Mr. Rogers was not alone in his curiosity about somewhat intangible aspects of human life, like forgiveness, and their real impact on health and well-being. As noted in the introduction, the empirical literature on this topic has expanded dramatically and the present study was intended to contribute yet further to this.

Forgiveness, mental health, and psychosocial well-being

This study found strong positive associations between spiritually motivated forgiveness and psychosocial well-being and strong inverse associations with psychological distress outcomes. These findings are consistent with the large body of existing research on forgiveness, mental health, and well-being [32,33,34]. For example, a 2015 comprehensive review by Griffin et al. included 55 largely cross-sectional studies and used the stress-and-coping model as a paradigm to explore emotion-focused health outcomes that emerged from coping via either forgiveness or unforgiveness [32, 35]. Findings indicated that both state forgiveness (i.e., forgiveness of a specific offense) and trait forgiveness (i.e., a general disposition to forgive) were inversely related to psychological symptoms, with early evidence that older age, female sex, and enhanced motivation to forgive might serve as moderators [32]. Results in our longitudinal analysis of middle-aged female nurses align with these findings as greater forgiveness was inversely associated with multiple indicators of psychological distress in a monotonic pattern. A more recent review including a broader array of literature, found 714 published, peer-reviewed scientific journal articles on associations between forgiveness and general psychological adjustment (an integrated concept including well-being and mental health) between 1947 and 2018 [36]. Among these studies, the authors found extensive positive and consistent correlations between forgiveness and psychological adjustment, across numerous aspects of mental health or well-being. Despite the overwhelming trends however, the authors noted that the lack of sophisticated research designs limited statements on directionality and causality. The present analysis extends the literature by using longitudinal data and applying extensive control for potential confounding and reverse causation, which helps provide robust evidence.

Forgiveness, health behaviors, and physical health

Critically, our analysis also included physical health and health behavior outcomes, finding little evidence of a longitudinal association over up to seven years, with the exception of some evidence for improved dietary quality among those who reported forgiveness most frequently. These findings initially seem to contradict a growing number of studies that find positive correlations between forgiveness and improved physical health and health behaviors. In their 2020 review of existing empirical research on forgiveness and physical health, Toussaint et al. note that despite the overwhelmingly positive correlations between forgiveness and self-reported health, reverse causation cannot be ruled out due to the lack of longitudinal design [37]. In other words, while forgiveness may result in better physical health, it may be the case that those in better physical health or with better health behaviors might be more likely to forgive. Evidence from the present study reinforce the need to address issues of reverse causality in determining association. However, relatively weak or near-null associations (Table 2) and very modest E-values for physical health and health behavior outcomes (Table 3) also support Toussaint et al.’s claim that “third variables” or confounders such as dispositions, biological factors, and other behaviors must be studied further in order to fully understand the relationship between forgiveness and physical health. While the present study controlled for a wide variety of social and economic factors, it is possible that there are indeed other factors that might interact with the relationship between forgiveness and physical health.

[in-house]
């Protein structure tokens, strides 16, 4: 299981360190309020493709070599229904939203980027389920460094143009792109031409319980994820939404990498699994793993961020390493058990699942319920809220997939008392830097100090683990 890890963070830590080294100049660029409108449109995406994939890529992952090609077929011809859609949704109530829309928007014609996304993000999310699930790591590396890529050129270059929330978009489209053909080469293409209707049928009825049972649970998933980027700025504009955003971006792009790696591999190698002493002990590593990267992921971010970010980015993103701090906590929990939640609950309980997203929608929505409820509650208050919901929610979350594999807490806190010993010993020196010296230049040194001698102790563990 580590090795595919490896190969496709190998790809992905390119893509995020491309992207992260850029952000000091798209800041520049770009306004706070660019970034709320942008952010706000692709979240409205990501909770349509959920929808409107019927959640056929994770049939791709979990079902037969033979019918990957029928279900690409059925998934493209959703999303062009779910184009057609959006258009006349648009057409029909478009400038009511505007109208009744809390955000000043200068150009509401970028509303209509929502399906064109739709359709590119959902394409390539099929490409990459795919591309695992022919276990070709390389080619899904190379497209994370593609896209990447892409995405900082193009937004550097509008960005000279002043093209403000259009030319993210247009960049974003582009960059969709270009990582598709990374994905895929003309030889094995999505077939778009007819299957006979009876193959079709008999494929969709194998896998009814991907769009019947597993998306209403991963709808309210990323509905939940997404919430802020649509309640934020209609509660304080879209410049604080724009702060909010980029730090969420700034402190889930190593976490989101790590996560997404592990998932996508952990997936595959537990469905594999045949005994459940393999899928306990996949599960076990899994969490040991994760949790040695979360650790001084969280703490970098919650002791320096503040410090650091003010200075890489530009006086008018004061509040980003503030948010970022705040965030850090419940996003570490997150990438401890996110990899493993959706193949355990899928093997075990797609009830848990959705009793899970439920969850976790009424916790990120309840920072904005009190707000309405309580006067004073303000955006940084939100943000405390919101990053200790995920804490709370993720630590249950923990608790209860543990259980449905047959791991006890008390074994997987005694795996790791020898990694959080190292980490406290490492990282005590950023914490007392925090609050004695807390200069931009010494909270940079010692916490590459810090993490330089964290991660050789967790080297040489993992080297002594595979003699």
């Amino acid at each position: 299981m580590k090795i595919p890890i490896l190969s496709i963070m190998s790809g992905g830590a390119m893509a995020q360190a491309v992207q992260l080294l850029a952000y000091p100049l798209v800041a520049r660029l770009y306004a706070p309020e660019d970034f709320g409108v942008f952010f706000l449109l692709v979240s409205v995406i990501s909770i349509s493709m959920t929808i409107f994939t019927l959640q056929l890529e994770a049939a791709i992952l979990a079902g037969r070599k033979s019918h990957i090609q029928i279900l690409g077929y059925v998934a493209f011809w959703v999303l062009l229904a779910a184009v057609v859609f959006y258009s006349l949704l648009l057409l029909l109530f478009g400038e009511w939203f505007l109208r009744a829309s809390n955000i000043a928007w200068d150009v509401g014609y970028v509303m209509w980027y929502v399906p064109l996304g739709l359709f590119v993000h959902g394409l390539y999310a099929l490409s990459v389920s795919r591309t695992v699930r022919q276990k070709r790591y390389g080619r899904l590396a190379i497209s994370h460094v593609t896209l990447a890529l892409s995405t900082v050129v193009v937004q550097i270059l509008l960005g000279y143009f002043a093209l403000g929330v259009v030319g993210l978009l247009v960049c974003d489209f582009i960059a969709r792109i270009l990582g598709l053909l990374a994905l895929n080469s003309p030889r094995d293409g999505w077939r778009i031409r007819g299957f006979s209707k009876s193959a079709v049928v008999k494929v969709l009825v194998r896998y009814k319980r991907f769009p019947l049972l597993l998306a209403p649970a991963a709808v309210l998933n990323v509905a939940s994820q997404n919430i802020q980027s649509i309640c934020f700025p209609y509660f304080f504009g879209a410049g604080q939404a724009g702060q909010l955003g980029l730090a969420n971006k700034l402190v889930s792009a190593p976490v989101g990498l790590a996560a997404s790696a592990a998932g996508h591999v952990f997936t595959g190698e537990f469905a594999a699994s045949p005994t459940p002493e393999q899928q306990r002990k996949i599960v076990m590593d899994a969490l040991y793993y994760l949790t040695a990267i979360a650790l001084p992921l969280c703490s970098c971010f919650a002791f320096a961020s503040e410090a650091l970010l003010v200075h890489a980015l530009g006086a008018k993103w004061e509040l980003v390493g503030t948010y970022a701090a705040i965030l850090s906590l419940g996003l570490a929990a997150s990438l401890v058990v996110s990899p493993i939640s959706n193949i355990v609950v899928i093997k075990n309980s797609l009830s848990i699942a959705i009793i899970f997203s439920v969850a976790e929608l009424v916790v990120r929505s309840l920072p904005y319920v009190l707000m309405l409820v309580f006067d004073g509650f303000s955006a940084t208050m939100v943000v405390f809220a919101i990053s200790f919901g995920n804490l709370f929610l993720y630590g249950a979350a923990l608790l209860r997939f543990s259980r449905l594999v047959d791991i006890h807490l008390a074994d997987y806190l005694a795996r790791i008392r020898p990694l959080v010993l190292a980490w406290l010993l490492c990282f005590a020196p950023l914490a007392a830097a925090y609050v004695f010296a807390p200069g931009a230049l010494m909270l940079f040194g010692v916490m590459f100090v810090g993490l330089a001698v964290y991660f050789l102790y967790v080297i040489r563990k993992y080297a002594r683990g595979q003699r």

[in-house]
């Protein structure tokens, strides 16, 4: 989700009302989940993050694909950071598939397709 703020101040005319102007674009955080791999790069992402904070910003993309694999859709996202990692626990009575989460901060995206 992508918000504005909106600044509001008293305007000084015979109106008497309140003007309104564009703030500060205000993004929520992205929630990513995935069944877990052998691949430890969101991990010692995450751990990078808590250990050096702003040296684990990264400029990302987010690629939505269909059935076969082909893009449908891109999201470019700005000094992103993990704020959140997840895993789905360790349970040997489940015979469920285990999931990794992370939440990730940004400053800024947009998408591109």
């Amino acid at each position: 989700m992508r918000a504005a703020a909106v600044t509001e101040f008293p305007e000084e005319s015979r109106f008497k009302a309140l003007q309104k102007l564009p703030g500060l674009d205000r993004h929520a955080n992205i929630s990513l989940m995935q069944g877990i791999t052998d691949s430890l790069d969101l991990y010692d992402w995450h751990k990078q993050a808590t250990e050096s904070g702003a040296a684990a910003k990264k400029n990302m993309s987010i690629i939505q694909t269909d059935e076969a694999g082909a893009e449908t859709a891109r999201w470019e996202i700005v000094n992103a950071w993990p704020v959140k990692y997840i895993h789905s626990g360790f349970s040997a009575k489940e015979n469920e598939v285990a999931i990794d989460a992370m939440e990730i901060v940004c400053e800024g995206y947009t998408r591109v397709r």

It is therefore fair to consider how the findings from this present study interact with findings of dozens of other (largely cross-sectional) studies that report positive correlations between forgiveness and physical health. Here we note four factors to be considered when weighing the cumulative evidence. First, in previous studies, physical health and health behaviors have most often been assessed using self-rated health, health-related quality of life, self-reported symptoms, and physical activity [7]. In contrast, the present study relied on medical records to verify diagnoses for physical illness outcomes, meaning that the “physical health” outcomes under examination in previous studies and the present study are somewhat distinct. Second, the health benefits of forgiveness may not be as substantial as the adverse health consequences of unforgiveness [7, 38]; our sample reported relatively high levels of forgiveness (nearly 90% reported forgiving often or more). Third, forgiveness interventions are often assessed among populations with poor health, in therapy, or those who have experienced a trauma, therefore studies that assess a larger, more general population with lower levels of trauma may find different associations with physical health. Finally, the present study had a limited follow-up period (up to seven years) among a relatively healthy sample, which may not have been enough time to assess the relationship between forgiveness and physical health, particularly chronic diseases which develop slowly over the life-course. Many researchers consider unforgiveness a stress-response to a transgression [39, 40]. Stress-related physical health outcomes tend to take a long time to develop. Whereas cross-sectional studies cannot indicate causal direction, they do suggest potential lifelong effects (in addition to those arising from reverse causation). This provides an additional reason for future research to investigate the forgiveness-health outcome relationship over longer longitudinal studies, with and without religious or spiritual qualification, and in more diverse contexts.